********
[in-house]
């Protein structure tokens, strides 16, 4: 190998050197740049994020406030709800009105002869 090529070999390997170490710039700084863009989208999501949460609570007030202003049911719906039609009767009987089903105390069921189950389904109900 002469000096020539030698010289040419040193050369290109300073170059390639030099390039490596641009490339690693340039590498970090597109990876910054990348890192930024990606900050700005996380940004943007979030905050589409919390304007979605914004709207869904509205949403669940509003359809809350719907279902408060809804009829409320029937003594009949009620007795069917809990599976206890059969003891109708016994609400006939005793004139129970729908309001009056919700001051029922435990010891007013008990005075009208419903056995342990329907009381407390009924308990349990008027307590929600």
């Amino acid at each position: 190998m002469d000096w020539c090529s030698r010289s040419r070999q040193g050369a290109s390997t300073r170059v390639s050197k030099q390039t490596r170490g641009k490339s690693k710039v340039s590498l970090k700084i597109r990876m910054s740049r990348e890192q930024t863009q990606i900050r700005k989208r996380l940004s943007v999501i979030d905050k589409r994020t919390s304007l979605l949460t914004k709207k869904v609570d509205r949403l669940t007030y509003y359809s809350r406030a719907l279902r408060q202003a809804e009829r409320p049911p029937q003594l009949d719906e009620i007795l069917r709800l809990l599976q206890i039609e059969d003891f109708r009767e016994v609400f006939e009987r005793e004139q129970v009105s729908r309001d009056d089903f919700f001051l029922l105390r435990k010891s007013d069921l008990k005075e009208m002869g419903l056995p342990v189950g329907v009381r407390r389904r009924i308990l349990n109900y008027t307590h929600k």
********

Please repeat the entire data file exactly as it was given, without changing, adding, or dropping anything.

[in-house]
């Protein structure tokens, strides 16, 4: 190998050197740049994020406030709800009105002869 090529070999390997170490710039700084863009989208999501949460609570007030202003049911719906039609009767009987089903105390069921189950389904109900 002469000096020539030698010289040419040193050369290109300073170059390639030099390039490596641009490339690693340039590498970090597109990876910054990348890192930024990606900050700005996380940004943007979030905050589409919390304007979605914004709207869904509205949403669940509003359809809350719907279902408060809804009829409320029937003594009949009620007795069917809990599976206890059969003891109708016994609400006939005793004139129970729908309001009056919700001051029922435990010891007013008990005075009208419903056995342990329907009381407390009924308990349990008027307590929600």
């Amino acid at each position: 190998m002469d000096w020539c090529s030698r010289s040419r070999q040193g050369a290109s390997t300073r170059v390639s050197k030099q390039t490596r170490g641009k490339s690693k710039v340039s590498l970090k700084i597109r990876m910054s740049r990348e890192q930024t863009q990606i900050r700005k989208r996380l940004s943007v999501i979030d905050k589409r994020t919390s304007l979605l949460t914004k709207k869904v609570d509205r949403l669940t007030y509003y359809s809350r406030a719907l279902r408060q202003a809804e009829r409320p049911p029937q003594l009949d719906e009620i007795l069917r709800l809990l599976q206890i039609e059969d003891f109708r009767e016994v609400f006939e009987r005793e004139q129970v009105s729908r309001d009056d089903f919700f001051l029922l105390r435990k010891s007013d069921l008990k005075e009208m002869g419903l056995p342990v189950g329907v009381r407390r389904r009924i308990l349990n109900y008027t307590h929600k």